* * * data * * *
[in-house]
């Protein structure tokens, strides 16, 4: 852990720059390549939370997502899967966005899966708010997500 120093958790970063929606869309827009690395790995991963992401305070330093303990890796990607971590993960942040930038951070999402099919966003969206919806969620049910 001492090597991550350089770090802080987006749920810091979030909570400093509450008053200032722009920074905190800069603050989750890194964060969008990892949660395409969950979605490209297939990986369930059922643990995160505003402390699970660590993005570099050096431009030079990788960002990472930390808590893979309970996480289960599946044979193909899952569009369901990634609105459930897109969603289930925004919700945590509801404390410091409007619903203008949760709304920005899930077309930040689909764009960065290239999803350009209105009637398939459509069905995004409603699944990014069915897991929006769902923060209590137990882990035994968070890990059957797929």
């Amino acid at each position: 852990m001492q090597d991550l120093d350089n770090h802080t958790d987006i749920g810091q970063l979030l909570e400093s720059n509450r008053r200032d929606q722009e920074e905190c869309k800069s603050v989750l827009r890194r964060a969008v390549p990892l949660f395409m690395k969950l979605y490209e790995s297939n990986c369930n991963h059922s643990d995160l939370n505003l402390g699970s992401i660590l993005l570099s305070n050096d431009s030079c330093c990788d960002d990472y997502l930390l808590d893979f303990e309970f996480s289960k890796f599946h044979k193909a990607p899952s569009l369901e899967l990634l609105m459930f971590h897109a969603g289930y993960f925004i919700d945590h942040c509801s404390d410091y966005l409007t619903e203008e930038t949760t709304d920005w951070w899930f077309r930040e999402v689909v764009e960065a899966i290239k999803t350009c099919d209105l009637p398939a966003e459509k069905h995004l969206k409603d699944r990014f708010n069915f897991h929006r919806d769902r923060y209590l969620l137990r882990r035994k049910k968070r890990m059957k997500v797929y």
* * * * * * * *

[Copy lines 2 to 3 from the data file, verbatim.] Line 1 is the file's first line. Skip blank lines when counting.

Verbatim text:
């Protein structure tokens, strides 16, 4: 852990720059390549939370997502899967966005899966708010997500 120093958790970063929606869309827009690395790995991963992401305070330093303990890796990607971590993960942040930038951070999402099919966003969206919806969620049910 001492090597991550350089770090802080987006749920810091979030909570400093509450008053200032722009920074905190800069603050989750890194964060969008990892949660395409969950979605490209297939990986369930059922643990995160505003402390699970660590993005570099050096431009030079990788960002990472930390808590893979309970996480289960599946044979193909899952569009369901990634609105459930897109969603289930925004919700945590509801404390410091409007619903203008949760709304920005899930077309930040689909764009960065290239999803350009209105009637398939459509069905995004409603699944990014069915897991929006769902923060209590137990882990035994968070890990059957797929």
């Amino acid at each position: 852990m001492q090597d991550l120093d350089n770090h802080t958790d987006i749920g810091q970063l979030l909570e400093s720059n509450r008053r200032d929606q722009e920074e905190c869309k800069s603050v989750l827009r890194r964060a969008v390549p990892l949660f395409m690395k969950l979605y490209e790995s297939n990986c369930n991963h059922s643990d995160l939370n505003l402390g699970s992401i660590l993005l570099s305070n050096d431009s030079c330093c990788d960002d990472y997502l930390l808590d893979f303990e309970f996480s289960k890796f599946h044979k193909a990607p899952s569009l369901e899967l990634l609105m459930f971590h897109a969603g289930y993960f925004i919700d945590h942040c509801s404390d410091y966005l409007t619903e203008e930038t949760t709304d920005w951070w899930f077309r930040e999402v689909v764009e960065a899966i290239k999803t350009c099919d209105l009637p398939a966003e459509k069905h995004l969206k409603d699944r990014f708010n069915f897991h929006r919806d769902r923060y209590l969620l137990r882990r035994k049910k968070r890990m059957k997500v797929y």